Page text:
When common cold symptoms start, there are precautions people can take to help prevent the sickness progressing into a bacterial sinusitis. Over-the-counter cold medications and decongestants are an effective start.

Pseudoephedrine is a popular decongestant which constricts the blood vessels in the lining of the nose to open airways up so people can breathe better and feel less congested.

If a person is extremely congested where the nose is fully blocked, a topical nasal decongestant, Afrin, is a great alternative option. However, it is crucial this medication is only uses as directed, as the nose can become addicted to it after multiple uses. This medication should not be used more than 3 days in a row.

Another treatment option is a nasal saline spray or saline irrigation—otherwise known as a neti pot—to help clear their nose. “Saline options usually work the best if you decongest the nose first,” said Dr. Gray. “If you use a saline irrigation when you’re super congested, it could make you feel worse.”

Exposing your nose and sinuses to steam from a hot shower often helps clear airways before using saline treatments.

Another option is a nasal steroid spray, such as Flonase (Fluticasone). Start using this at the beginning of a cold to help decrease the swelling in the nose and continue using for several weeks until symptoms fully subside.

“There are studies suggesting that patients can be treated solely with nasal steroids for an acute bacterial infection before starting antibiotics,” said Dr. Gray. “Patients are often concerned about taking antibiotics often because they know it can cause problems with their GI system and disrupt the microbiome, therefore nasal steroids are a great alternative to start.”

However, there are times that antibiotics are necessary. With severe bacterial infections, antibiotics will often be prescribed to knock out a lingering infection. If you are having persistent or severe sinus symptoms you should consult with your primary care doctor about the appropriate treatment.

In contrast to an acute bacterial sinus infection, some patients experience chronic sinus inflammation. According to Dr. Gray, chronic rhinosinusitis is not about an infection, it’s about chronic inflammation of the lining of the sinuses—which is very similar to having asthma, another chronic inflammatory condition that affects the lungs.

The symptoms of chronic sinusitis include discolored mucus, congestion, diminished sense of smell and facial pressure that has lasted for more than three months. For patients experiencing long term sinus symptoms, a consultation with an Otolaryngologist can be very helpful. There are many options for long term medical therapy for chronic rhinosinusitis. For some patients that continue to have symptoms despite medical therapy, sinus surgery becomes an option.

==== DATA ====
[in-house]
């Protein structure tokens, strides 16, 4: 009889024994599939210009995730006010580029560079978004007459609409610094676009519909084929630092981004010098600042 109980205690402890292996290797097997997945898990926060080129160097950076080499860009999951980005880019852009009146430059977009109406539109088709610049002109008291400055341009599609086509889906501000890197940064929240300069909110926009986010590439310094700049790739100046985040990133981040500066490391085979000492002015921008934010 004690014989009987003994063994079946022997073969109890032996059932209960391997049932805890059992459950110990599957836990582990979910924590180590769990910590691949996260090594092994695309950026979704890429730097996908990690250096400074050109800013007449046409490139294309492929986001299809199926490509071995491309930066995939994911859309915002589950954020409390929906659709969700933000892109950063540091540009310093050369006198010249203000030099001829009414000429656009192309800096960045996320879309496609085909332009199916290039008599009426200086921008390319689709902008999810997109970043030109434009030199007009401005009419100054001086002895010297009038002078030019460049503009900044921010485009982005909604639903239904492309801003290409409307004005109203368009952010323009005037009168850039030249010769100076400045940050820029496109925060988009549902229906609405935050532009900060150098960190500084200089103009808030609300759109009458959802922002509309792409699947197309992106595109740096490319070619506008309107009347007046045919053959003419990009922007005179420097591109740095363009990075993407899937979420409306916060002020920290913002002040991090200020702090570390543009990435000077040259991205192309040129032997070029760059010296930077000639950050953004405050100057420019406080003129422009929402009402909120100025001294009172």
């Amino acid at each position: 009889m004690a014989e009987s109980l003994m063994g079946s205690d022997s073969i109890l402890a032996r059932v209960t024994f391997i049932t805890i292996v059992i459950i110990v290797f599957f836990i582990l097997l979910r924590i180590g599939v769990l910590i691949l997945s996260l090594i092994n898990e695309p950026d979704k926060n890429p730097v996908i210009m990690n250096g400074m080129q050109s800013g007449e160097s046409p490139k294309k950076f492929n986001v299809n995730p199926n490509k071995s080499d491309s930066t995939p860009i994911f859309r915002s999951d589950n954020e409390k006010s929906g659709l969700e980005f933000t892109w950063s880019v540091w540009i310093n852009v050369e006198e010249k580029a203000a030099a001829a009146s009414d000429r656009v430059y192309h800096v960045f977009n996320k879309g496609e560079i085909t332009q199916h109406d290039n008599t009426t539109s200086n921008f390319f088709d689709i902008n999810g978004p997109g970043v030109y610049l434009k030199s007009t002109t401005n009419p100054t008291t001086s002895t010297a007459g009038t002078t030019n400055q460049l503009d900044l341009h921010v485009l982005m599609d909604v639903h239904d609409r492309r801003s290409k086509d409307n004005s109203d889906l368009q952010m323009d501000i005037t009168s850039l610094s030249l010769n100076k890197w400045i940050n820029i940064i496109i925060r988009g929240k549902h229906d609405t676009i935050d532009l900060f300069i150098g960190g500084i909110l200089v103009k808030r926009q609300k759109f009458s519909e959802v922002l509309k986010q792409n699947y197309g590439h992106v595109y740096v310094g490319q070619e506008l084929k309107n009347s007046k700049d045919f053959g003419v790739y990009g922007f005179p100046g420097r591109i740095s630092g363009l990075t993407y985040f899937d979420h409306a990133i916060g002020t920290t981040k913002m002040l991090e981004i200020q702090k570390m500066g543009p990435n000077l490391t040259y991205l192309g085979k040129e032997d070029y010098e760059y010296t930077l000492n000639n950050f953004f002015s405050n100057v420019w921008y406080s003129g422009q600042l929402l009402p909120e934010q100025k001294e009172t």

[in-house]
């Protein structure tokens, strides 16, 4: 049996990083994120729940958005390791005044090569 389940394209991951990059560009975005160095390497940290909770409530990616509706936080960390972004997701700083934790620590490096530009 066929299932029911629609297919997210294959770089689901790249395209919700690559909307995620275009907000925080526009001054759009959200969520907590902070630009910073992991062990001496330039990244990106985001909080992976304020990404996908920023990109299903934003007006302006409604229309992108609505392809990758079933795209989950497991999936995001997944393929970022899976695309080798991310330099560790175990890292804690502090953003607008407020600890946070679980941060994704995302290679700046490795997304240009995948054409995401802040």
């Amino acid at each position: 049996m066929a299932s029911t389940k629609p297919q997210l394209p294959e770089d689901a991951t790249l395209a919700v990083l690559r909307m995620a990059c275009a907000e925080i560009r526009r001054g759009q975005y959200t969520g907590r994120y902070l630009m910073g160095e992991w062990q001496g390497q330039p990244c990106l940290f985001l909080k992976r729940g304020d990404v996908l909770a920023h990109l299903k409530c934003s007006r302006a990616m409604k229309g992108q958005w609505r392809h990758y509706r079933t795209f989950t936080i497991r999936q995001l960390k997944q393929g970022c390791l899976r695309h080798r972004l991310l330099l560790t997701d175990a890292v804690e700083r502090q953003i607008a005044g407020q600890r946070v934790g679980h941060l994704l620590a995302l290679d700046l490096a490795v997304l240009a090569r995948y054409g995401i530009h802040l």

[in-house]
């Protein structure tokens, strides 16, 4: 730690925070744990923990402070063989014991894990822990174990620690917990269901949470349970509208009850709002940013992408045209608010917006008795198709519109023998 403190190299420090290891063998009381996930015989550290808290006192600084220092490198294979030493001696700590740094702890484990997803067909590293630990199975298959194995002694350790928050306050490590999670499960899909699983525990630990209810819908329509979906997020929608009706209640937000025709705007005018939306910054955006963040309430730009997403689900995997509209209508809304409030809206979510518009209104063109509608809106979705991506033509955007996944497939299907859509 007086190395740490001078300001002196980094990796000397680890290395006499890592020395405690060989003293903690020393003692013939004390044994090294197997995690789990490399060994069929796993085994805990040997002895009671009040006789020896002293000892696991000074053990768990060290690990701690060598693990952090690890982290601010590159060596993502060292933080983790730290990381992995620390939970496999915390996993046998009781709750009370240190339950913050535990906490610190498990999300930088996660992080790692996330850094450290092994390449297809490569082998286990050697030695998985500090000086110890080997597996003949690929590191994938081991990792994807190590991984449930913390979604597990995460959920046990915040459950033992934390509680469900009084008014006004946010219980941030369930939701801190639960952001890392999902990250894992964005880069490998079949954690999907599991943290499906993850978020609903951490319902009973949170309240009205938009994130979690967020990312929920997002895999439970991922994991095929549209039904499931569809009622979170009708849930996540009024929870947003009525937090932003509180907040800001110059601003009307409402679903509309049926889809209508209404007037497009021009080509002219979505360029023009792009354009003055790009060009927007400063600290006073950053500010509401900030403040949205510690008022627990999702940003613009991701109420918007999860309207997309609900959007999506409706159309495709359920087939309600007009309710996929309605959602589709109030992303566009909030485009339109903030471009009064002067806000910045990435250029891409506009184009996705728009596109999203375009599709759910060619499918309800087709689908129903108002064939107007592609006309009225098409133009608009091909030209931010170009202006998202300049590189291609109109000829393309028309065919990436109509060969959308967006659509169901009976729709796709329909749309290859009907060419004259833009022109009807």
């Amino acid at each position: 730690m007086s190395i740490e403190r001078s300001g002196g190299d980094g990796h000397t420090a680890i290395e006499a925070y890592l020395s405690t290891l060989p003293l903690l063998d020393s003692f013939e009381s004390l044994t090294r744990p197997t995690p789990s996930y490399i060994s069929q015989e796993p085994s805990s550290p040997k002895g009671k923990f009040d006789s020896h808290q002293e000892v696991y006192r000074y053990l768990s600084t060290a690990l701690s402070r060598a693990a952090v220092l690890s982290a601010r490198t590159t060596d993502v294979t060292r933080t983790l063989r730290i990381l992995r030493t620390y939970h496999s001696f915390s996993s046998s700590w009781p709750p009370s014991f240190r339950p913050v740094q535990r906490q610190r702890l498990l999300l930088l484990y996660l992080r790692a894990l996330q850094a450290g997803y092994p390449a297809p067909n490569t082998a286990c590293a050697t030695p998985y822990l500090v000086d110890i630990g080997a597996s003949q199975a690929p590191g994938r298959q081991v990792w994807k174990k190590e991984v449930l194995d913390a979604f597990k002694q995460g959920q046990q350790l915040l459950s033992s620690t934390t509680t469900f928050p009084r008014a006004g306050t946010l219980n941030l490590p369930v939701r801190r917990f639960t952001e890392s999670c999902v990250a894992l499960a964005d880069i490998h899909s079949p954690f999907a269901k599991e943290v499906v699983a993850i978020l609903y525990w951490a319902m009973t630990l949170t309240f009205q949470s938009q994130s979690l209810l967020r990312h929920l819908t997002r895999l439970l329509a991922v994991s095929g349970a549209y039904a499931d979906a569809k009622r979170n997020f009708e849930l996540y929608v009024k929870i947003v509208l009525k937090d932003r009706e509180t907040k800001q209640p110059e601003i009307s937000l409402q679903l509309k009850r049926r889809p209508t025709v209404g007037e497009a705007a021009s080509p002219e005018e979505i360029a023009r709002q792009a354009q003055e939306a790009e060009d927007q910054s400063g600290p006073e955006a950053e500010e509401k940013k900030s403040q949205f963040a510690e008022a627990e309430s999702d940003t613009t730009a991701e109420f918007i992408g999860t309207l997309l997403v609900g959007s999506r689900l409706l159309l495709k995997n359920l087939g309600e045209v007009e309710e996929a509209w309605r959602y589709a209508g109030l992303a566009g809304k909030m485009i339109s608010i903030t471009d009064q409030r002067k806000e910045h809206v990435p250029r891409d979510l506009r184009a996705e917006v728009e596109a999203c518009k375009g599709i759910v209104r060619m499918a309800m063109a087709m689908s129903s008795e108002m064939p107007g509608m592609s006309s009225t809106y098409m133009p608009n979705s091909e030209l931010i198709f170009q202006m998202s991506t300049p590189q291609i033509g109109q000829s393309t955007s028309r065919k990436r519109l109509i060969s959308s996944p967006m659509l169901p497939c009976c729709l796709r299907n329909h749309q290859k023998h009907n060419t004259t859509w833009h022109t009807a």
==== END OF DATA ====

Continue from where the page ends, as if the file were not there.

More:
COVID-19 considerations

The main issue when diagnosing patients with COVID-19 rather than sinusitis or allergies is that with each new variant, the actual presentation of symptoms might be different.

“More recently, many of my patients when they’ve had COVID-19 are experiencing a sore throat and upper respiratory symptoms, as opposed to the beginning of the pandemic where people were having more nasal symptoms, like congestion, mucus and loss of smell.”

The majority of COVID-19 symptoms imitate common cold or allergy symptoms, she said. With at home tests so easily accessible, it’s recommended for all symptomatic patients to take a test to help narrow down if it’s COVID-19 or another viral infection.

“Right now, if you have an acute onset of symptoms, we are still telling people to act as if it’s COVID-19 until proven otherwise,” said Dr. Gray.

If you or a loved one is experiencing chronic sinus issues, please reach out to the Sinus Center at 617-573-3030 at Mass Eye and Ear and make an appointment today.

About our expert:

Stacey Tutt Gray, MD, is the Director of the Sinus Center at Mass Eye and Ear, Associate Professor of Otolaryngology–Head and Neck Surgery, Vice Chair of Otolaryngology Education and Residency Program Director at Harvard Medical School.